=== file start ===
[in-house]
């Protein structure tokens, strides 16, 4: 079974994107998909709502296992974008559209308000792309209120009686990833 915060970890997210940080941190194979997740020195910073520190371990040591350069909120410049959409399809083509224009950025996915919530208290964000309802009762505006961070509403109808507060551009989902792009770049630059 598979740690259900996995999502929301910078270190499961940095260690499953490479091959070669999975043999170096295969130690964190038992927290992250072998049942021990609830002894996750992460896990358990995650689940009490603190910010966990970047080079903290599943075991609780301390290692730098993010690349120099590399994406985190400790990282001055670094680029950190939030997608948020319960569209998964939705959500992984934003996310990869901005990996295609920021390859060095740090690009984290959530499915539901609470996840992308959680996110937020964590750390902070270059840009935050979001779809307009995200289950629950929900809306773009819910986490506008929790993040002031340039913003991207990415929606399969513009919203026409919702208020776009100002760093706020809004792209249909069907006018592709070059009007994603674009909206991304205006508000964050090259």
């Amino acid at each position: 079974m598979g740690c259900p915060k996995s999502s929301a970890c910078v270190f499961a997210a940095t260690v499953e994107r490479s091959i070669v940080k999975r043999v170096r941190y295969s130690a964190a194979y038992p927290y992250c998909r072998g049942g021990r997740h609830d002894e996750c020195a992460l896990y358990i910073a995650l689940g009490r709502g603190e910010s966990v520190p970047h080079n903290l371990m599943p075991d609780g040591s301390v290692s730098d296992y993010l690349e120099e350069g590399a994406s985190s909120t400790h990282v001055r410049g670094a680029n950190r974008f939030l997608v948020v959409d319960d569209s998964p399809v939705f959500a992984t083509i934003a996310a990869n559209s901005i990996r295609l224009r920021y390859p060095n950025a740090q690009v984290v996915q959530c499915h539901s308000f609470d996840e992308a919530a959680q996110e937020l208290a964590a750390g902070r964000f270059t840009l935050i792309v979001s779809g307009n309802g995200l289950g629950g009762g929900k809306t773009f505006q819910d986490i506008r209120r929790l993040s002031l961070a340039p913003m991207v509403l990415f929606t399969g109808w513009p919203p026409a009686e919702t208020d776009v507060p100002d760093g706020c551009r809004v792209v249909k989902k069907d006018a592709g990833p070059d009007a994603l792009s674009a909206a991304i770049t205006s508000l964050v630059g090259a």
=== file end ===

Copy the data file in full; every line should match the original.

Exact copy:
[in-house]
């Protein structure tokens, strides 16, 4: 079974994107998909709502296992974008559209308000792309209120009686990833 915060970890997210940080941190194979997740020195910073520190371990040591350069909120410049959409399809083509224009950025996915919530208290964000309802009762505006961070509403109808507060551009989902792009770049630059 598979740690259900996995999502929301910078270190499961940095260690499953490479091959070669999975043999170096295969130690964190038992927290992250072998049942021990609830002894996750992460896990358990995650689940009490603190910010966990970047080079903290599943075991609780301390290692730098993010690349120099590399994406985190400790990282001055670094680029950190939030997608948020319960569209998964939705959500992984934003996310990869901005990996295609920021390859060095740090690009984290959530499915539901609470996840992308959680996110937020964590750390902070270059840009935050979001779809307009995200289950629950929900809306773009819910986490506008929790993040002031340039913003991207990415929606399969513009919203026409919702208020776009100002760093706020809004792209249909069907006018592709070059009007994603674009909206991304205006508000964050090259």
């Amino acid at each position: 079974m598979g740690c259900p915060k996995s999502s929301a970890c910078v270190f499961a997210a940095t260690v499953e994107r490479s091959i070669v940080k999975r043999v170096r941190y295969s130690a964190a194979y038992p927290y992250c998909r072998g049942g021990r997740h609830d002894e996750c020195a992460l896990y358990i910073a995650l689940g009490r709502g603190e910010s966990v520190p970047h080079n903290l371990m599943p075991d609780g040591s301390v290692s730098d296992y993010l690349e120099e350069g590399a994406s985190s909120t400790h990282v001055r410049g670094a680029n950190r974008f939030l997608v948020v959409d319960d569209s998964p399809v939705f959500a992984t083509i934003a996310a990869n559209s901005i990996r295609l224009r920021y390859p060095n950025a740090q690009v984290v996915q959530c499915h539901s308000f609470d996840e992308a919530a959680q996110e937020l208290a964590a750390g902070r964000f270059t840009l935050i792309v979001s779809g307009n309802g995200l289950g629950g009762g929900k809306t773009f505006q819910d986490i506008r209120r929790l993040s002031l961070a340039p913003m991207v509403l990415f929606t399969g109808w513009p919203p026409a009686e919702t208020d776009v507060p100002d760093g706020c551009r809004v792209v249909k989902k069907d006018a592709g990833p070059d009007a994603l792009s674009a909206a991304i770049t205006s508000l964050v630059g090259a």